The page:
Anne would be a Border Collie!
I was sitting in on the Committee meeting as an observer. Anne Miner is the Chair of this Committee, and it is always interesting to see how she leads.
This day, there was an unusual item on the agenda; “Getting to know each other” and the newest member of the committee was responsible. I was very curious to see what this was about!
The new member, Louise, asked each of the others to answer this question: “If you were an animal, what animal would you be and why?”
Well, I thought to myself, what an odd question. Why would humans want to be animals? And how is knowing the answer going to help these women get to know each other better?
The answers were interesting. And perhaps not surprising given that this was a group of women leaders. One said she would be lioness and another a lion, another an elephant … and so on. Hmmm, I wondered what Anne would say.
“I would be a Border Collie (dog) declared Anne. I keep everyone moving in the right direction.”
Later, I asked Anne for some more details on her selection.
“Did you know that Border Collies lead from the front by giving the herd the “strong eye”? Meaning they inspire and influence others to begin moving in a specific direction? Then they drop back to lead from the side, nudging members of the herd to come into line and follow along?
“When the herd is headed in the agreed direction and everyone is doing what they have agreed to do, the Border Collie leads from behind, observing, encouraging and occasionally popping up to nudge some individuals forward.
“Sometimes it takes quite a while to get the herd moving together. You will have heard the expression “herding cats”; domestic cats are independent creatures who don’t often see themselves co-operating with others and may need to be encouraged, persuaded, even nipped into joining the herd. Border Collies are persistent and eventually they prevail.”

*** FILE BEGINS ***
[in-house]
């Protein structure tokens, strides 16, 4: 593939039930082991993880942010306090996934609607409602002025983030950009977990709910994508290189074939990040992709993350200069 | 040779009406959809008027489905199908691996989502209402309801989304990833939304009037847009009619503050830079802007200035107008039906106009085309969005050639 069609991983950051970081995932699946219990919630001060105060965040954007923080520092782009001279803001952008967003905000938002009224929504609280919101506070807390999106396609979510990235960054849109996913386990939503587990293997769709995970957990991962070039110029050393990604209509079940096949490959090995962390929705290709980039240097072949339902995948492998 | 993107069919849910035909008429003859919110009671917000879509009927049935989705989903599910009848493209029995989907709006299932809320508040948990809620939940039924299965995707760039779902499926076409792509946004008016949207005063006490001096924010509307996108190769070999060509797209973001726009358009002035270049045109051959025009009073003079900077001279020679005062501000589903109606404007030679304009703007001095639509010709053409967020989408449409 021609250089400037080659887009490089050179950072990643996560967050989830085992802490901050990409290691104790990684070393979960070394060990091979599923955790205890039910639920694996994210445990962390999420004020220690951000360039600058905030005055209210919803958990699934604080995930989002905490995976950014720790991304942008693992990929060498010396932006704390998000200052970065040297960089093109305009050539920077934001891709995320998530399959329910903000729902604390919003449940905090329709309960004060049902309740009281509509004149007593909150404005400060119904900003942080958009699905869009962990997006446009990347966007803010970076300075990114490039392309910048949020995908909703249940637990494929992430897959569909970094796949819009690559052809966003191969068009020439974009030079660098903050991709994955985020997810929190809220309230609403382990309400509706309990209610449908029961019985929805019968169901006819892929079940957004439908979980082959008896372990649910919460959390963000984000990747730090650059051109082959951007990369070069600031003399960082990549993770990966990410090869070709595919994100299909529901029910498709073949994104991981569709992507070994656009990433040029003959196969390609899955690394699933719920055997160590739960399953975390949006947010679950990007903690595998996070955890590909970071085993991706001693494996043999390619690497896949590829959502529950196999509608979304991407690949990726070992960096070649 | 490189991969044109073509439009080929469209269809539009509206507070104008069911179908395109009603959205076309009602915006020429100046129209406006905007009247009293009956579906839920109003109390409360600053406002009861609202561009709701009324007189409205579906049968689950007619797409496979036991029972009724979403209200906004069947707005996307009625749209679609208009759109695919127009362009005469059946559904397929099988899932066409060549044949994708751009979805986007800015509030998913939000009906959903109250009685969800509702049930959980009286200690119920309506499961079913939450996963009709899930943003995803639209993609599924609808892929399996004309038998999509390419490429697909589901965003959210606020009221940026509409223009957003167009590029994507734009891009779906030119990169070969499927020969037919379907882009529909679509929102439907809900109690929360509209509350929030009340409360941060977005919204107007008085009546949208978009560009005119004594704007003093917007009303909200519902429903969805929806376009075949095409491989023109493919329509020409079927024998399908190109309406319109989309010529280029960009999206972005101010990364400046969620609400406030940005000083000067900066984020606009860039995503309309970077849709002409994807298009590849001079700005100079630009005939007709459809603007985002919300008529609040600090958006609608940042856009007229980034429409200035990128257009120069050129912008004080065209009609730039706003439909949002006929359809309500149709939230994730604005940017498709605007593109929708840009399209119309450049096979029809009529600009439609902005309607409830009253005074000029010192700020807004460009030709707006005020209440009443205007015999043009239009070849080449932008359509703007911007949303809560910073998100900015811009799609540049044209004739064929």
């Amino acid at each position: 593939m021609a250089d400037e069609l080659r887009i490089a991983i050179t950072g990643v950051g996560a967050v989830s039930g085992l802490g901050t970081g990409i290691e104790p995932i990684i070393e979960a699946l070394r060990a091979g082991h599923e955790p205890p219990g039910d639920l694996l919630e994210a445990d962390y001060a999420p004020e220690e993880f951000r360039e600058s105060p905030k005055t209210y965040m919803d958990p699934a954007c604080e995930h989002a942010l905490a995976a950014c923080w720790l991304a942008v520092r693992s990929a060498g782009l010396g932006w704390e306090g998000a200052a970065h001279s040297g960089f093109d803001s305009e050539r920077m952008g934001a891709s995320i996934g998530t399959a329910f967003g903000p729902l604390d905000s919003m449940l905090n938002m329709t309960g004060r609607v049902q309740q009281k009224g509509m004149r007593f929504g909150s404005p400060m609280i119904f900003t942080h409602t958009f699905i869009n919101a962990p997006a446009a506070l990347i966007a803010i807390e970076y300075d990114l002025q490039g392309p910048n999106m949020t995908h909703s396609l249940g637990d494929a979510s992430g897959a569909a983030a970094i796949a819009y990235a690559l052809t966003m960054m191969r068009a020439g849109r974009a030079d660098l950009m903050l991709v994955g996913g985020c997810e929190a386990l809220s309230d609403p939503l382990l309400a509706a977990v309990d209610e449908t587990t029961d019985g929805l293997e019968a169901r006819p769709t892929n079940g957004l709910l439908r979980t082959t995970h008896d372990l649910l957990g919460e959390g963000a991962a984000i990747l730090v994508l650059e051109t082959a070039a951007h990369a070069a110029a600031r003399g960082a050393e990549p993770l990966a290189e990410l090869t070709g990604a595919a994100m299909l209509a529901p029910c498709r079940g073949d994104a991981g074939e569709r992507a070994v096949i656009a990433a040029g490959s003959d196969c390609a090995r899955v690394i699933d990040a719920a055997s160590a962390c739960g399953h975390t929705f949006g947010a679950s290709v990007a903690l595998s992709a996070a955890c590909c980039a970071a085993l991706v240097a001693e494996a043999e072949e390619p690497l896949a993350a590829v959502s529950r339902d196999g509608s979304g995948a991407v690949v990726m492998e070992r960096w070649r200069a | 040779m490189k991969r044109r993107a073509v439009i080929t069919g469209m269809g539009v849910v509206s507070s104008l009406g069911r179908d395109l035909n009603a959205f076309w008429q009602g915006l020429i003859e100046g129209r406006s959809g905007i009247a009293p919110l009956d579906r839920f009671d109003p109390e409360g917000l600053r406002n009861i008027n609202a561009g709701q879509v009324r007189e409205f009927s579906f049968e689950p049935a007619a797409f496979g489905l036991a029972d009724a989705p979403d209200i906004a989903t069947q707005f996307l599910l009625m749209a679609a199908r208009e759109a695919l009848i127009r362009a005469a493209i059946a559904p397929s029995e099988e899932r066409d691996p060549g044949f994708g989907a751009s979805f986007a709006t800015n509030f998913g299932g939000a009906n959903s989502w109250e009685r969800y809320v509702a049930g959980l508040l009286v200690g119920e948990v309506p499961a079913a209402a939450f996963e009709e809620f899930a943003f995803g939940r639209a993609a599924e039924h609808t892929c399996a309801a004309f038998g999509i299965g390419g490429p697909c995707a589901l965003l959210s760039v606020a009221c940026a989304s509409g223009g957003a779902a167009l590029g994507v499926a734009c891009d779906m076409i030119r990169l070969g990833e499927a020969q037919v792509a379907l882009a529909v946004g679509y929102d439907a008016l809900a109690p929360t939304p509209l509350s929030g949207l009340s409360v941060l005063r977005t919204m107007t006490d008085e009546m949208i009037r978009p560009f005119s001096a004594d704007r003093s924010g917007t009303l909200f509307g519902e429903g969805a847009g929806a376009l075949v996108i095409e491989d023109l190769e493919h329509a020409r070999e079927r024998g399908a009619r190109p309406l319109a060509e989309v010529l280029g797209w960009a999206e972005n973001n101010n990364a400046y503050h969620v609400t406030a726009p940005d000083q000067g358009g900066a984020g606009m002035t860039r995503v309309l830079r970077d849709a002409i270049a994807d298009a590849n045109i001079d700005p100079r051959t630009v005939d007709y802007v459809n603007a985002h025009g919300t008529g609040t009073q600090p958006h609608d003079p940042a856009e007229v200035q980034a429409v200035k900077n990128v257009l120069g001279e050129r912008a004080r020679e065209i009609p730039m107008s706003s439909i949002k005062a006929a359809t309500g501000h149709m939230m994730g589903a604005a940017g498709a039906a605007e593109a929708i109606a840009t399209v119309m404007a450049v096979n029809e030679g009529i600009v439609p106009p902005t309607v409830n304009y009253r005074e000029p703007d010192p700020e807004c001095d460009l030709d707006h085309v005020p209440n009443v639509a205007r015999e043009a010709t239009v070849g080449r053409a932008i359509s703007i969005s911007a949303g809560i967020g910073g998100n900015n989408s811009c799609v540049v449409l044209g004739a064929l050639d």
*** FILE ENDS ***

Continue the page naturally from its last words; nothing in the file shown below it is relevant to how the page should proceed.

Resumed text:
I wasn’t sure I understood how this applied to Anne’s leadership; she doesn’t look like a dog (and her committee members didn’t look like cats) to me. She saw the confused look on my face and went on …
“Let’s replace the word “herd” with “committee” and I think you will see what I mean.
“In the early days, my job as the Committee Chair was to inspire and encourage the committee to move forward.
As the committee agreed on our mandate and began to take action, I stepped to the side to support, encourage and nudge those who were dawdling or unsure of their role.
Then I moved around to behind where I could observe but would not interfere with the committee’s progress; occasionally popping up to the side to nudge some individuals forward.
When we achieved significant milestones, I pushed others to the spotlight to acknowledge and appreciate their contributions.
“When it was time to take on new challenges, I stepped to the front and used the “strong eye” to once again inspire and encourage.”
Ah hah, now I see. Anne doesn’t need to be the centre of attention. She is happy to see others achieve and to celebrate their successes. When she sees someone faltering or needing direction, she appears (like magic) to share her wisdom and experience to help get them moving forward. And of course Anne will make sure the committee, or whatever group she is leading, succeeds!
It seems to me that the world needs more Border Collie type leaders! What do you think?